Flash Fiction By Sandra de Helen
What a night. After weeks of beautiful days, storm clouds covered every star, the moon, the treetops. The smell of petrichor filled the air. Rain hit the ground like bullets, ricocheting up my skirt, only to trickle down my bare legs. My shoes squished. I would have regretted the lack of an umbrella, except the wind would have turned it inside out.
The body lay in a puddle, covered with plastic the color of the sun. There was no sun. Remote-area lights shone on the victim from three angles. Wind blew the light beams, the liquid in the puddle, and my hair–forcing it into unnatural shapes, all of them straight up. I had to squint in order to view the woman on the ground. She was ninety if she was a day. In addition to wrinkles, her neck bore bruises, her eye was black, and her lips were split. Her navy blue silk dress matched her low-heeled shoes and the purse lying next to her body. Anyone might have killed her, but I couldn’t help wondering whether she’d been a battered wife before coming to this pitiful end. When women are killed by batterers, it’s usually after they say they’re leaving, or after they leave. Is that what happened here?
After ensuring all the photos had been taken, I slipped on my non-latex gloves, and bent to pick up the navy-blue purse. I stepped out of the light. An officer held a wind-proof umbrella over my head. I made a mental note. The bag was leather, and wet but not ruined. I unfastened it and sorted through the contents. A hankie, a coin purse, a wallet, a tube of lipstick and an old-fashioned compact. Did women still wear face powder? I’d stopped wearing makeup in college. I kept looking. Finally, I found a white envelope, and in the envelope was a restraining order against one Elmer Miller. It was time to start looking for Mr. Miller.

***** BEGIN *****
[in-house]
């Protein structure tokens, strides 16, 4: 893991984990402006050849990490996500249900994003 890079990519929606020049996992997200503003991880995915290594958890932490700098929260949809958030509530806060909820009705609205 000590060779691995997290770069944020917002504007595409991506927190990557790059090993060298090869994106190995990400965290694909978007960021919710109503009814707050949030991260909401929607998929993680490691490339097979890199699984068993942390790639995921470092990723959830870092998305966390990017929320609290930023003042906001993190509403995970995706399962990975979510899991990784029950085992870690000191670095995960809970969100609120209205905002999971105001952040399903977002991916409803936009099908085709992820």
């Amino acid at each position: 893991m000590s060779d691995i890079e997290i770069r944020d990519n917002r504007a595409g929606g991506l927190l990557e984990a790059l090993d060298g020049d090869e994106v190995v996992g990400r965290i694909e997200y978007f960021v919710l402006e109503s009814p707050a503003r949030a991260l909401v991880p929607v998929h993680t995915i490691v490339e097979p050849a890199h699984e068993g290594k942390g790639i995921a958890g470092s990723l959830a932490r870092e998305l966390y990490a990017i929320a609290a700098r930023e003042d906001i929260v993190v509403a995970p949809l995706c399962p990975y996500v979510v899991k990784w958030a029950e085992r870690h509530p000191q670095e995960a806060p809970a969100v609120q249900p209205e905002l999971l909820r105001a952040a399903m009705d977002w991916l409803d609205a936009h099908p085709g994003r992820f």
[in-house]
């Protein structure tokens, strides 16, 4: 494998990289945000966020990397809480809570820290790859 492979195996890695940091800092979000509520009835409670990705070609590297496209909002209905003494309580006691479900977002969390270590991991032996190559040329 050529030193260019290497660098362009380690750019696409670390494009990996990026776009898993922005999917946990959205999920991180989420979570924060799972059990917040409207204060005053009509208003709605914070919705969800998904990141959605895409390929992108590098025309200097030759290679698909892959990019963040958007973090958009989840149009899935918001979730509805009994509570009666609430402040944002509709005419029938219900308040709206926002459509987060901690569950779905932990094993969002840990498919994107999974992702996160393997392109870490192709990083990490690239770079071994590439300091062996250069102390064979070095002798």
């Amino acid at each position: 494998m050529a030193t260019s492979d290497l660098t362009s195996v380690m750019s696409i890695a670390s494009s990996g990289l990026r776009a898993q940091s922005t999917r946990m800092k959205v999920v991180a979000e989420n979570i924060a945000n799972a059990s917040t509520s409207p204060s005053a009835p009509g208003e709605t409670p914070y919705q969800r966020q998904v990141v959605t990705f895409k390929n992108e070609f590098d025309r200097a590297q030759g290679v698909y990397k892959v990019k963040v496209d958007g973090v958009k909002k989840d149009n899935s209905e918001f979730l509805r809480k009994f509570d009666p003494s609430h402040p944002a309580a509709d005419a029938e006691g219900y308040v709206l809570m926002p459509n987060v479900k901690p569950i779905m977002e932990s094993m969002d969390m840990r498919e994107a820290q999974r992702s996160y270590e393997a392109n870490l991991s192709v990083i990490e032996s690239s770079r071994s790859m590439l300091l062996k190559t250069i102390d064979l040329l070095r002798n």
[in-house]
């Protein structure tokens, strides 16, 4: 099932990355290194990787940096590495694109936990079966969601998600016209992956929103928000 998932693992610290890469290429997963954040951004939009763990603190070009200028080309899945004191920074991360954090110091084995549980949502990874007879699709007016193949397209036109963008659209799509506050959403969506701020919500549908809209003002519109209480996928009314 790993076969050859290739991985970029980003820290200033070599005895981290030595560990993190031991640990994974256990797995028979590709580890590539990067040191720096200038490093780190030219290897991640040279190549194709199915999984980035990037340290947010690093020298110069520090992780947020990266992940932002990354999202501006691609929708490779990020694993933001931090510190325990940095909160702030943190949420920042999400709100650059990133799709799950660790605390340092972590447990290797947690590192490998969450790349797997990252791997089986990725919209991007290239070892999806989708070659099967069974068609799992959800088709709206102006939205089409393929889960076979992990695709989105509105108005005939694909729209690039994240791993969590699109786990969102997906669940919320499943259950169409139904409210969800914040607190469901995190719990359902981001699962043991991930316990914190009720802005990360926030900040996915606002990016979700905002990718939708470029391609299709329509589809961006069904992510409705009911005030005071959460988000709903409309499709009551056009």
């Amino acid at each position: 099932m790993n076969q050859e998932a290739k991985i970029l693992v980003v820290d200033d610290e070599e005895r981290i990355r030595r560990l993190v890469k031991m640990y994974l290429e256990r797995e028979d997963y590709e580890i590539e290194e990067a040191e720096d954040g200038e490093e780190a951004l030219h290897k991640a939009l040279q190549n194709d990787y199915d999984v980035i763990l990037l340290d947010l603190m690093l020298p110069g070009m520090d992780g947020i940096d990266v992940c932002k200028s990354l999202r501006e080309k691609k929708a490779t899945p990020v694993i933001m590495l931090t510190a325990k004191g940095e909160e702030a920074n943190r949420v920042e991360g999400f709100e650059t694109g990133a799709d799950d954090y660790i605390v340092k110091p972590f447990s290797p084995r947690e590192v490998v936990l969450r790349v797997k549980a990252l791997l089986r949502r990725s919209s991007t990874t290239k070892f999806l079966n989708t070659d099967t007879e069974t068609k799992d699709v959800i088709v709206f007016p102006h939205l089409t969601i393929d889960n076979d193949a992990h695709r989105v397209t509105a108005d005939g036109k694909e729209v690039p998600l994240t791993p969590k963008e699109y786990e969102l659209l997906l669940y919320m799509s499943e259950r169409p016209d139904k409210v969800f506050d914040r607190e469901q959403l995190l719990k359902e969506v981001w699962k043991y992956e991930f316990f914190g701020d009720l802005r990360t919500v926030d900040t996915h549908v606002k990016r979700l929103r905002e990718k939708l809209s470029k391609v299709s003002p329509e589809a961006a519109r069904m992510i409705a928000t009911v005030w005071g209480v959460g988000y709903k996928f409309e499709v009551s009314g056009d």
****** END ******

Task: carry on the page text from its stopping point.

I went back and examined the area around the body. Either the killer had left no footprints, or they had been washed away. There was no sign of a struggle here, but it could have been obliterated by the downpour. The damage to her face had to have been done while she was alive, while her blood was still pumping. I tasted the bile rising in my throat as I imagined someone hurting this woman. She was old enough to be my grandmother. I couldn’t bring her back. All I could hope for was a bit of justice.
An enormous gust of wind blew over one of the remote-area lights, a police officer, and the tarp off a parked truck. An old man tried to jump from the truck and was caught by two of my fellow detectives.
“She had it coming!” yelled Elmer Miller, and right after we booked him, I slogged home to take a shower, and go online to order a wind-proof umbrella.
de Helen’s books are available online at all the usual sites, and through your local
bookstore. Samples of her works are at http://www.SandradeHelen.com. de Helen is a member of Sisters in Crime, the Dramatists Guild and International Centre for Women Playwrights.